Backstory and Context
Hill is one of the oldest and most well-dated archaeological sites in the
Americas, with the earliest human occupations dating between 18,000 and 20,000
years ago. It also contains one of the most complete stratified prehistoric
archaeological sequences yet discovered in Virginia.
Cactus Hill is on a stable hill consisting of mostly sand and silt derived from the adjacent Nottoway River floodplain. 12,900–11,500 years ago, during what scientists call the Younger-Dryas cold reversal, the current river began running from north to south. Between 18,000 and 20,000 years ago, when humans were first settling in the area, the channel appears to have flowed from west to east, adjacent to the older parts of the site, which are currently located approximately 1,000 feet east of the modern channel. The early human occupied areas are now covered by roughly three feet of loam and sand.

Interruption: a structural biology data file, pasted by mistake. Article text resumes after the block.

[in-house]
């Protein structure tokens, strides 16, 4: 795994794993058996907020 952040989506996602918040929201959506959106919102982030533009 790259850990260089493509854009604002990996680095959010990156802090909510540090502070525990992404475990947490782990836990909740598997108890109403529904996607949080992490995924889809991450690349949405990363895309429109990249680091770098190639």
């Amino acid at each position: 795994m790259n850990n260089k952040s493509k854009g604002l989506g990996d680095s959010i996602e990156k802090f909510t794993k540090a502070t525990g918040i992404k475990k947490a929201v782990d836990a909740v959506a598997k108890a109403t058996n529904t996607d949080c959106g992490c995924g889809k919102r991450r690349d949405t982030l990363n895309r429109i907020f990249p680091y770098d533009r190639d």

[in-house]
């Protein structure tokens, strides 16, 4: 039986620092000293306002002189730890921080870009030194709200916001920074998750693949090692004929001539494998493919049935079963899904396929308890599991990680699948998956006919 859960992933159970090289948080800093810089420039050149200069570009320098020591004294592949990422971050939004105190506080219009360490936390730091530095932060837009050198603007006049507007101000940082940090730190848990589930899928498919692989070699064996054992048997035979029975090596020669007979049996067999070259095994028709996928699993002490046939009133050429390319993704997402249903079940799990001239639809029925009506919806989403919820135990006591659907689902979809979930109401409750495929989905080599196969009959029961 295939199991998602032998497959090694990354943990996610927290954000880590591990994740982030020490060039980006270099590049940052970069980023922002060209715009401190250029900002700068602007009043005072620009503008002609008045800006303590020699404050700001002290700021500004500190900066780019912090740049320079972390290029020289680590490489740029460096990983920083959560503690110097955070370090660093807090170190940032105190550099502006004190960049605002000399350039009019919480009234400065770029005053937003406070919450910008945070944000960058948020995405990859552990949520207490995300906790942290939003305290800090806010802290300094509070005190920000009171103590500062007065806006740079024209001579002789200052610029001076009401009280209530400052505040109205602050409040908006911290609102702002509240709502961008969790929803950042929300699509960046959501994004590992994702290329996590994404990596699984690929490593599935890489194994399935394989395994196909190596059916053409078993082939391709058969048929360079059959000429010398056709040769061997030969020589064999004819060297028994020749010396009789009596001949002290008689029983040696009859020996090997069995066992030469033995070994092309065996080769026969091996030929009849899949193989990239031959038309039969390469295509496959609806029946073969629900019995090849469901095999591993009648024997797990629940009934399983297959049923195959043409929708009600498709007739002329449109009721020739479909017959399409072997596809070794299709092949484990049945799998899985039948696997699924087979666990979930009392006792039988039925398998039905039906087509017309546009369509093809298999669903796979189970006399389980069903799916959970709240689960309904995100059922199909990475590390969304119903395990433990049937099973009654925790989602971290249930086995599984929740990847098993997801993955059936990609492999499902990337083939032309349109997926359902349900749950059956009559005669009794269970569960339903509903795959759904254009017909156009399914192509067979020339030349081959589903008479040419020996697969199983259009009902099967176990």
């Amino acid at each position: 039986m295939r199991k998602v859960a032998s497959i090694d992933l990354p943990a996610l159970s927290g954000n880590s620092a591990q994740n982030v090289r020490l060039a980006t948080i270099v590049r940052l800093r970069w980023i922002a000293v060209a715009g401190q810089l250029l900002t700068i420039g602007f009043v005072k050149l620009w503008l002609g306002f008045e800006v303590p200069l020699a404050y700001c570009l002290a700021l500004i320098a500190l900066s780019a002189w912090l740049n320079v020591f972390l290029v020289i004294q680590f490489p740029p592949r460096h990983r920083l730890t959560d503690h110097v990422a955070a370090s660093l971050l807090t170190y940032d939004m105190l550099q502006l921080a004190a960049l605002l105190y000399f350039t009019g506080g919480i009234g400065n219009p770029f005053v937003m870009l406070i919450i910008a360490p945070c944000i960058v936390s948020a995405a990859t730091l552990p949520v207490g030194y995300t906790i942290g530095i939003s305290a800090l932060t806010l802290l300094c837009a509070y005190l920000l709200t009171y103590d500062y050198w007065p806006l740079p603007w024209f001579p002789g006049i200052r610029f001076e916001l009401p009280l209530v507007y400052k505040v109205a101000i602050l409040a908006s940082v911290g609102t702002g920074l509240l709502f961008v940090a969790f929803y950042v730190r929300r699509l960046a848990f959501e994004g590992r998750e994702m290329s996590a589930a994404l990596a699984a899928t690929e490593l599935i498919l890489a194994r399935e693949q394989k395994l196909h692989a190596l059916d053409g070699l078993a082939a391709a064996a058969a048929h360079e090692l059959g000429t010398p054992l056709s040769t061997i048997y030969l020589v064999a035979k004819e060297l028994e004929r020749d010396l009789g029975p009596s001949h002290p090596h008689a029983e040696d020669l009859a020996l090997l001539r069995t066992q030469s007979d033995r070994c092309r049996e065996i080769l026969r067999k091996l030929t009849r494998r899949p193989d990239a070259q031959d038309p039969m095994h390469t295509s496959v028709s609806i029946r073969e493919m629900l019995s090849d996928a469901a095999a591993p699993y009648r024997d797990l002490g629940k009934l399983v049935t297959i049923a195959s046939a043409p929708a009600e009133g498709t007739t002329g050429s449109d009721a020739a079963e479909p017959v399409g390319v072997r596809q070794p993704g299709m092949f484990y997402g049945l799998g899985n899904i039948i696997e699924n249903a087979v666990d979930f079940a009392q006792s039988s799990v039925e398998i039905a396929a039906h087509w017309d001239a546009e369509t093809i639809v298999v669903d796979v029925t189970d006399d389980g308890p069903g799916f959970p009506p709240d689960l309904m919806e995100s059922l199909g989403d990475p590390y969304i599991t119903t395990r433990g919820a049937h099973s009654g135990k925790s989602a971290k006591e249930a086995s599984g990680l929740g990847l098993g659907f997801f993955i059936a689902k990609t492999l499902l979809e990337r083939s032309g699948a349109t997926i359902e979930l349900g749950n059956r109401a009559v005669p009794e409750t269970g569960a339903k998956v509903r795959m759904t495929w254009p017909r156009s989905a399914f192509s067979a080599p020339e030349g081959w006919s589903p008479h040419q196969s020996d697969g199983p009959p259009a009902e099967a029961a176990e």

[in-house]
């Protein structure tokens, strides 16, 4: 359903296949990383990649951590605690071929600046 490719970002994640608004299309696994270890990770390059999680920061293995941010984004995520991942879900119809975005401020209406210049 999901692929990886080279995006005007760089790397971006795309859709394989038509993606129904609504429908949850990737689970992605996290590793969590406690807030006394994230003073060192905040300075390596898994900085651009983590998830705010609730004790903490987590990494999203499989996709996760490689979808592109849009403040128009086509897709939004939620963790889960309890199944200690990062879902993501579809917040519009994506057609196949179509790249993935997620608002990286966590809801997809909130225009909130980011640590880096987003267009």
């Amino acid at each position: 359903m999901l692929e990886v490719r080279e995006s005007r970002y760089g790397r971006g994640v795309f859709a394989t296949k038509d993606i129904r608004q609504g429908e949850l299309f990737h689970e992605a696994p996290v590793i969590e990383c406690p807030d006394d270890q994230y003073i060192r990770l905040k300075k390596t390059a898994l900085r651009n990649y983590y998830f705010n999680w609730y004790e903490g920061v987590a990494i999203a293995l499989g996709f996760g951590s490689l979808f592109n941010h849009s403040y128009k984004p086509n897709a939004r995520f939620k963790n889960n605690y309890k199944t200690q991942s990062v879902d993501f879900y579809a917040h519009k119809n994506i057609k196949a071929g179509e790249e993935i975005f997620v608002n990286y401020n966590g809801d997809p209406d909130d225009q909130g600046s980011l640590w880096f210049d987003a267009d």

Although sandy soil is generally thought of as being ill-suited to the preservation of strata, the Cactus Hill site has still managed to produce eleven types of evidence that support such early dating.
Many pieces of evidence could have alternative explanations, but the simplest clarification for each in and of itself, and all taken together, is that they support the idea of Cactus Hill's pre-Clovis occupation, dating 18,000–20,000 years ago.
Cactus Hill was first noted by archaeologists and artifact collectors in the 1980s. Since then, several archeological surveys and attempts to dig up the land have been made over the years. Uncovering artifacts and pieces of environmental history alike, Cactus Hill has gone on to be an important area for our understanding of the ancient past of the US; in fact, it was placed on the Virginia Landmarks Register in 2001.